It seemed inevitable that the Golden State Warriors would make adjustments. They won four NBA championships in six Finals for a reason.
It seemed inevitable that Klay Thompson would have a breakout shooting performance. He became the second best shooter in the NBA behind Stephen Curry for a reason.
In Golden State’s 127-100 win over the Los Angeles Lakers on Thursday in Game 2 of their second-round playoff series, the Warriors showed how Thompson’s play is often tied to the team’s overall identity. .
Thompson finished with 30 points while shooting prolifically from the field (11 for 18) and 3 points (8 for 11). It marked a marked improvement over Thompson’s efforts in Game 1. Then he had 25 points on 9-for-25 shooting, including 1-for-8 in the third quarter. It also represented a better game than Thompson’s Game 7 performance against Sacramento. Then he scored 16 points while shooting just 4-for-19 from the field and 2-for-10 from deep.
But it didn’t just capture Thompson having a rebounding game. He also summarized how the Warriors made various adjustments that ensured such a shooting performance in the first place.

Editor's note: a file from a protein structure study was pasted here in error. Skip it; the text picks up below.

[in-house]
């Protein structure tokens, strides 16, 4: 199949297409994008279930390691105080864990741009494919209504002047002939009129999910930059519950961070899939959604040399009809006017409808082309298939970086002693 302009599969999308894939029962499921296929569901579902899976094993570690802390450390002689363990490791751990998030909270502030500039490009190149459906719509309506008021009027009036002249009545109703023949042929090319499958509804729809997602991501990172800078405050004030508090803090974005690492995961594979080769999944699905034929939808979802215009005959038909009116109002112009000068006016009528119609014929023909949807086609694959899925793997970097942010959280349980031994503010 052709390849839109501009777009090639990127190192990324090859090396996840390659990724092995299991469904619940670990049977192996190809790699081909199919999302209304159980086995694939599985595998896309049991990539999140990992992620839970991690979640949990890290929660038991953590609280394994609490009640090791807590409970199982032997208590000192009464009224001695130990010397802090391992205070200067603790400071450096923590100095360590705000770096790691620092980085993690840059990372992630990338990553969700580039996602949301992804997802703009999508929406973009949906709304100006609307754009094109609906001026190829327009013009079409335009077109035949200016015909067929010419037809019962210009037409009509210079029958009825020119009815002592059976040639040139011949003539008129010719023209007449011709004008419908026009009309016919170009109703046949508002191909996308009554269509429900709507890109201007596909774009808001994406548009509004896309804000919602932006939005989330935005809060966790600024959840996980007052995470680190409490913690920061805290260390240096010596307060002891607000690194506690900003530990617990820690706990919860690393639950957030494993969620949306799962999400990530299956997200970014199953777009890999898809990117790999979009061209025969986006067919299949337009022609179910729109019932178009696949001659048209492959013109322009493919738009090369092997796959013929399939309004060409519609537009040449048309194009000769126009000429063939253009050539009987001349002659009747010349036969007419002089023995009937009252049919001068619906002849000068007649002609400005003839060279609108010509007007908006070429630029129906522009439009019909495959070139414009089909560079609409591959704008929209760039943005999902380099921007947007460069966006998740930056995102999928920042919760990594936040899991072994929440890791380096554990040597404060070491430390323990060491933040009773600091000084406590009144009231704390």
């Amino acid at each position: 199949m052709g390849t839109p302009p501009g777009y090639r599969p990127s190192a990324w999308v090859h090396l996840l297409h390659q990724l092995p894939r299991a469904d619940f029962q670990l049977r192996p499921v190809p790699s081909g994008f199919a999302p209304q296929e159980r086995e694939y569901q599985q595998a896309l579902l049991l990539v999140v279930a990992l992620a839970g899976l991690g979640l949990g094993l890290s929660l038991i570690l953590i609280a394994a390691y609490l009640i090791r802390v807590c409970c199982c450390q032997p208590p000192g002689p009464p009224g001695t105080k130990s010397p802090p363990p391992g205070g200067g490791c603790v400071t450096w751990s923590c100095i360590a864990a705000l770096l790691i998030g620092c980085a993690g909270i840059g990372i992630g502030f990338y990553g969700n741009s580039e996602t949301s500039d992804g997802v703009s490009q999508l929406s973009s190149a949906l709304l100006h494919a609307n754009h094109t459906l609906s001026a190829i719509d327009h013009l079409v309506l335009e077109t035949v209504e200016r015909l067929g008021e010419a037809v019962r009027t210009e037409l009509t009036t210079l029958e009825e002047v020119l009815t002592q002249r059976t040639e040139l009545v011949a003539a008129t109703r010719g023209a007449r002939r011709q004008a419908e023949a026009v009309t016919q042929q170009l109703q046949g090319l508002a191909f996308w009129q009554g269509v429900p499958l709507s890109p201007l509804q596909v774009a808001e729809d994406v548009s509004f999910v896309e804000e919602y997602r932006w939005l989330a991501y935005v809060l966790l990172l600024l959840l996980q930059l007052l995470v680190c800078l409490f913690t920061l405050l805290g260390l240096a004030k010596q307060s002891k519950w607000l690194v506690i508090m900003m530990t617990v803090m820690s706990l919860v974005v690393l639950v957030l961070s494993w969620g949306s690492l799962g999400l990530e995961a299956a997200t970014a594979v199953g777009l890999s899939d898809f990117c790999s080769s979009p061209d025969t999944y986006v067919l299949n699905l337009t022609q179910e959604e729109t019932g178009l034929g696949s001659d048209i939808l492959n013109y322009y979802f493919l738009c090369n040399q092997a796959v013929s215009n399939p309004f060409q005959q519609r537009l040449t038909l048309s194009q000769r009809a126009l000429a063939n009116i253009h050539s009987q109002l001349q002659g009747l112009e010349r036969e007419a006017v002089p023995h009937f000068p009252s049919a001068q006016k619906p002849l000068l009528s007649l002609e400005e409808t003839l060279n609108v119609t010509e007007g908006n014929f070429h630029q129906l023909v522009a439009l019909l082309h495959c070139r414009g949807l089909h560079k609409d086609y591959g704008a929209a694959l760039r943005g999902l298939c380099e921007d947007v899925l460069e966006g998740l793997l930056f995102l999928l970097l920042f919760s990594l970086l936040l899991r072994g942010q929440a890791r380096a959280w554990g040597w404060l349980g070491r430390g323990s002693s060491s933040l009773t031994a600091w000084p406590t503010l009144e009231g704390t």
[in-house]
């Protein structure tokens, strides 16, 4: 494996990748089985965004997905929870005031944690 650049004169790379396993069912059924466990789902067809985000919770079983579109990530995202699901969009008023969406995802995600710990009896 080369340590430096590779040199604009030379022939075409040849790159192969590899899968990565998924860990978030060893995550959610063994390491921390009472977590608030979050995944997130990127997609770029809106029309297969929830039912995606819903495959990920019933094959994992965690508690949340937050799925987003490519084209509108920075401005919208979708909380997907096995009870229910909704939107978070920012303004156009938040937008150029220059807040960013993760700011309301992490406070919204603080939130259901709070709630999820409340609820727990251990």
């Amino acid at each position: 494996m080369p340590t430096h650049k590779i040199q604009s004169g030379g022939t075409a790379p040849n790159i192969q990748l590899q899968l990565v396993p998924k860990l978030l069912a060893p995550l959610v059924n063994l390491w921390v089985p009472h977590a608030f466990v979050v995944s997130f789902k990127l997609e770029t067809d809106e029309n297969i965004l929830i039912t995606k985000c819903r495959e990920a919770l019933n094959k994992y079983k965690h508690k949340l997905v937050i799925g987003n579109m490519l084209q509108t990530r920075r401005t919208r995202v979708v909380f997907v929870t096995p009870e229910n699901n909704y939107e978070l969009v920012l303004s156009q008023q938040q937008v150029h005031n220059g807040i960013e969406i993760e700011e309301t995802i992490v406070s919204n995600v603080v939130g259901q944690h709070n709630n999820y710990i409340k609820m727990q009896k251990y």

Klay Thompson spins a reflection on Warriors
It’s because how Klay Thompson Shootings often reflect how well or badly the rest of the crew is performing. Considering Thompson primarily thrives on catching and shooting opportunities, his play also indicates whether the Warriors executed a fluid offense based on powerful ball movement. Because their offense works best when playing in pace and at a steady pace, the Warriors’ execution also depends on defensive stops and glass control.
Well, the Warriors tied the series at 1-1 in outlining the perfect pattern to replicate for Game 3 in Los Angeles on Saturday (8:30 p.m. ET, ABC).
After becoming ineffective due to early fouls in Game 1, Warriors forward Draymond Green played with balanced discipline and aggression as the main defenseman for Lakers forward Anthony Davis. He bears more responsibility for how he performed in Game 2 (11 points on 5-for-11 shooting, seven rebounds and four turnovers) than how he fared in Game 1 (30 points on 11 of 19 shooting, 23 rebounds). Yet Green also helped make life more difficult for the Lakers co-star. After the Lakers led with a score in the paint in Game 1 (54), the Warriors reduced that number in Game 2 (42). After the Lakers were mostly effective on the boards in Game 1 (53-49), the Warriors dominated the glass in Game 2 (55-40).
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